A teacher of an English conversation class may start to run out of ideas. You need something to focus the class on, even if you are lucky enough to have students with a wide variety of interests who can chat at length about almost anything. Once family, work, aspirations, travel and special occasions are exhausted as topics of conversation, look further afield.
Bring in a newspaper or check the headlines online and print out a few of the day's stories before class. Make enough copies for your students. Choice of topics can be tailored to groups of students. Frothy celebrity gossip might suit some students while others would be happier discussing complicated political issues in depth. You might wish to choose one story about an important election abroad, another on a celebrity's latest shocking behavior, and another on a local issue. Select an online or offline source at a suitable language level for the class, tabloids for example have a far simpler style than broadsheets, and remember to go through new vocabulary before the discussion.
Debating controversial issues can motivate students to talk. If you are confident things won't get too heated, try discussing them in class. The chances are a few students will dominate such conversations so ensure everybody has a chance to speak. If necessary, use a makeshift speaking baton such as a rolled-up piece of paper. Only the person holding it can speak. Perhaps divide the class into "for" and "against" groups. Let them prepare and then have a debate with the entire class. Keeping up to date with the news provides you with a ready supply of new debate subjects.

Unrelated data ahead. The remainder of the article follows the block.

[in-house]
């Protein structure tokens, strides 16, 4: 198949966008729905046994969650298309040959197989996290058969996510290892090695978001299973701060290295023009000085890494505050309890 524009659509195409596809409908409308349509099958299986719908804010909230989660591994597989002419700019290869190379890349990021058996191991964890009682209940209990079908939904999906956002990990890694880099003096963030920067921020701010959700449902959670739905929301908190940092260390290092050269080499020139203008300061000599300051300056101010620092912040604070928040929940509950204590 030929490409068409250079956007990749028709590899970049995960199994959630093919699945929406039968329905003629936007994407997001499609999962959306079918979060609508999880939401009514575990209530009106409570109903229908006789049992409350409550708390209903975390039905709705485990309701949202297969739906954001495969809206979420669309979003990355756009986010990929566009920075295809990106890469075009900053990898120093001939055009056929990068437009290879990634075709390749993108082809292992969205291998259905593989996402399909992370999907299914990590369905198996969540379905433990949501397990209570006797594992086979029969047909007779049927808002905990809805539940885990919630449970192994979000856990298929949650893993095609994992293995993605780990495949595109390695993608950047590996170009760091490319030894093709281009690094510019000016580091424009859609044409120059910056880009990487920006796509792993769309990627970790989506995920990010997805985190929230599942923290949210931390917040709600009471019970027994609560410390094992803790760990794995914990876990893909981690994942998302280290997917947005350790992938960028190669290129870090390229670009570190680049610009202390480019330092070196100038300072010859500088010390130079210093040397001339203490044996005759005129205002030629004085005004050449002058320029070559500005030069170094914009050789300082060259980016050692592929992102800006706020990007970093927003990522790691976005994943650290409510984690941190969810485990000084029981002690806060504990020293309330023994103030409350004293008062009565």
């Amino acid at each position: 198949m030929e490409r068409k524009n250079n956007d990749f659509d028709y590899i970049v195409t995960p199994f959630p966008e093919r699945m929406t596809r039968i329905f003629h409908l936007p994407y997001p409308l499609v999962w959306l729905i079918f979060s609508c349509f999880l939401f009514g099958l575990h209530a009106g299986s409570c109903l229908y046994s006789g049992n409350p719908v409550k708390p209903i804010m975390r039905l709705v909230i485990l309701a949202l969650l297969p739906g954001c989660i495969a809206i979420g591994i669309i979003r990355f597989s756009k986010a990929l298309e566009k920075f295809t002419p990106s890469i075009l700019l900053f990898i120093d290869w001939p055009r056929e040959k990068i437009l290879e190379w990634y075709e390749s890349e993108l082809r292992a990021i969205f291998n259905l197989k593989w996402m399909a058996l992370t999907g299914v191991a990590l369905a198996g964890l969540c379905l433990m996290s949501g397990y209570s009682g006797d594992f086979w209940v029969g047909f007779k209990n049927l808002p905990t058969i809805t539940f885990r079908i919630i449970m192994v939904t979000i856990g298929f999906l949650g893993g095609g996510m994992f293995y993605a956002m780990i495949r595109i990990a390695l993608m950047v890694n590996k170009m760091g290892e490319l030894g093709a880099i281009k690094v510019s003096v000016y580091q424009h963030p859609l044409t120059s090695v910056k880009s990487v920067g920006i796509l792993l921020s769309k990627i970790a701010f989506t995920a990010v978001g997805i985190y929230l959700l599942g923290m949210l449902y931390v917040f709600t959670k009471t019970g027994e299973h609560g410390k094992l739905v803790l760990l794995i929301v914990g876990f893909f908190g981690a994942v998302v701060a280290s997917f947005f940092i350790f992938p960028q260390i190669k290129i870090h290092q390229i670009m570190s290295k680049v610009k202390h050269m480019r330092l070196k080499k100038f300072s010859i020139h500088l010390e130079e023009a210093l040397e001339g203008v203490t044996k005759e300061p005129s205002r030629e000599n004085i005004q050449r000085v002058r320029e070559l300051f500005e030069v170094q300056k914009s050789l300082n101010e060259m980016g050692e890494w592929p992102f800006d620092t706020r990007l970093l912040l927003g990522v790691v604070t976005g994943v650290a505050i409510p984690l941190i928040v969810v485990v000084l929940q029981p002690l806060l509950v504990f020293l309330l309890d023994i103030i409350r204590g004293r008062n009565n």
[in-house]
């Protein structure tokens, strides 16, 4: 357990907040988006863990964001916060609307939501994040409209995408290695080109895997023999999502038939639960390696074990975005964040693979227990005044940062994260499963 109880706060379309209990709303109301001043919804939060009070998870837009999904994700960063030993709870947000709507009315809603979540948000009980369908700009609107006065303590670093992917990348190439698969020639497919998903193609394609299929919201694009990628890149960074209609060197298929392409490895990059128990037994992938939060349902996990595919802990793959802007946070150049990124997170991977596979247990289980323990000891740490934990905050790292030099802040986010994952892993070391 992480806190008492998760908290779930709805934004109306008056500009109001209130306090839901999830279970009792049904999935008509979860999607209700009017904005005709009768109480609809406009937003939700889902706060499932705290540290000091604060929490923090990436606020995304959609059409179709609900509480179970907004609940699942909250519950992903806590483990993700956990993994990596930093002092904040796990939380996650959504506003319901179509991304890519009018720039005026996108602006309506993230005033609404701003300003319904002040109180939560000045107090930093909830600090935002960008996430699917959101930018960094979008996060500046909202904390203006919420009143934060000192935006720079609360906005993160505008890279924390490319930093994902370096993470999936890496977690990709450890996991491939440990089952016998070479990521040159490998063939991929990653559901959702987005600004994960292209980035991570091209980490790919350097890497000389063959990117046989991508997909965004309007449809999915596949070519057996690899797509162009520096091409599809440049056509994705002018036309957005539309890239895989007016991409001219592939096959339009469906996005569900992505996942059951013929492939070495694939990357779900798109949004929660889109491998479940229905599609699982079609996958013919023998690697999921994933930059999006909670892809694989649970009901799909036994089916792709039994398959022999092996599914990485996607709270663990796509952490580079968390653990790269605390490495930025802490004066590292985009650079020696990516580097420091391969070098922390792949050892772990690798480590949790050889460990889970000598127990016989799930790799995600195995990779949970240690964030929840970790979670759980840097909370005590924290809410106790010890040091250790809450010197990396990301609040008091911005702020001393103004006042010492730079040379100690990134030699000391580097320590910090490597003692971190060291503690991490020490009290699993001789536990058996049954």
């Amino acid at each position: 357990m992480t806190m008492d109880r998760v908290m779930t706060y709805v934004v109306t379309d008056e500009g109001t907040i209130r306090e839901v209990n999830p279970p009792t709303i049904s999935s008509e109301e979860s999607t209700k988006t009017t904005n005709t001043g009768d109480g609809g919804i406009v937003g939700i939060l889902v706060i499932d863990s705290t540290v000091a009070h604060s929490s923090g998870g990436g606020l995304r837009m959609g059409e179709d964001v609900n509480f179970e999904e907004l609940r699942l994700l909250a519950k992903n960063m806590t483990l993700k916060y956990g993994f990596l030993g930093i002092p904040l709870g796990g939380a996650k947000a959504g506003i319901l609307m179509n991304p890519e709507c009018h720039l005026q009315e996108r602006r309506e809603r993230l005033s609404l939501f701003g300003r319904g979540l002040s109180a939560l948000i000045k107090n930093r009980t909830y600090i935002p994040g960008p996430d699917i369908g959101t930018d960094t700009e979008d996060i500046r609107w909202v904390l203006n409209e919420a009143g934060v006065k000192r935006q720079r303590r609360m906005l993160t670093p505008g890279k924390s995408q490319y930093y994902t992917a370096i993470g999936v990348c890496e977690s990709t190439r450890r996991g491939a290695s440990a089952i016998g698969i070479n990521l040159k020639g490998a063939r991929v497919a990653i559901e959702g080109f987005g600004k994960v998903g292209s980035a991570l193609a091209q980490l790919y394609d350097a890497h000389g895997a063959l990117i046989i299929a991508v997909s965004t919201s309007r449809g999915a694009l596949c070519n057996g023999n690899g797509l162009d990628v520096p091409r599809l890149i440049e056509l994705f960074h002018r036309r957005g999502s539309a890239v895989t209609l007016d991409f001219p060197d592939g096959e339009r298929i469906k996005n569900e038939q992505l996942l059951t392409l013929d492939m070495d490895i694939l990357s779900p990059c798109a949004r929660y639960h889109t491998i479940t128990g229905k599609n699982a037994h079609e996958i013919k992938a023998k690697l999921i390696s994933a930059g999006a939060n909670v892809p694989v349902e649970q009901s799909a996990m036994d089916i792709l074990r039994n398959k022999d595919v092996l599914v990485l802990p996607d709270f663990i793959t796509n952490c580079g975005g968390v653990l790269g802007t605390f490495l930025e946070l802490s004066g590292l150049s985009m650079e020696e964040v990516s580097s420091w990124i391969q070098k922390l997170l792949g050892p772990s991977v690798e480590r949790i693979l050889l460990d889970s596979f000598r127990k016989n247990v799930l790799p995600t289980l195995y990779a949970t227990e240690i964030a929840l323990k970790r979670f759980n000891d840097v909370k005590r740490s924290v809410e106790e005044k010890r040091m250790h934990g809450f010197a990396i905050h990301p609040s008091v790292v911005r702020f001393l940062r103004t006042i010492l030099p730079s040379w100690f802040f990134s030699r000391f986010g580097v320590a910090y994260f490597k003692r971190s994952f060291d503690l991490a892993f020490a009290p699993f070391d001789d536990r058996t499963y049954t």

Write a few dozen words or phrases on cards and put them in an envelope. You can choose ones you think students would find interesting such as "colors and emotion" "dogs" "superstitions" "inventions" and "hobbies." Alternatively, ask students to add some cards of their own or make a random selection, for example using the words produced during a word-association game. Draw out a card and ask questions to keep the ball rolling.
Find pictures of people expressing emotions ranging from ecstatic to anxious to use as props. Divide the class into little groups and ask them to discuss what had just happened in each picture. Help the groups along if they are struggling. This works well with creative students or those with a quirky sense of humor. If your students enjoy this conversation starter, the variations are almost endless; all you need is a picture of practically anything -- people, an empty room, a broken window, a street at night and so on.
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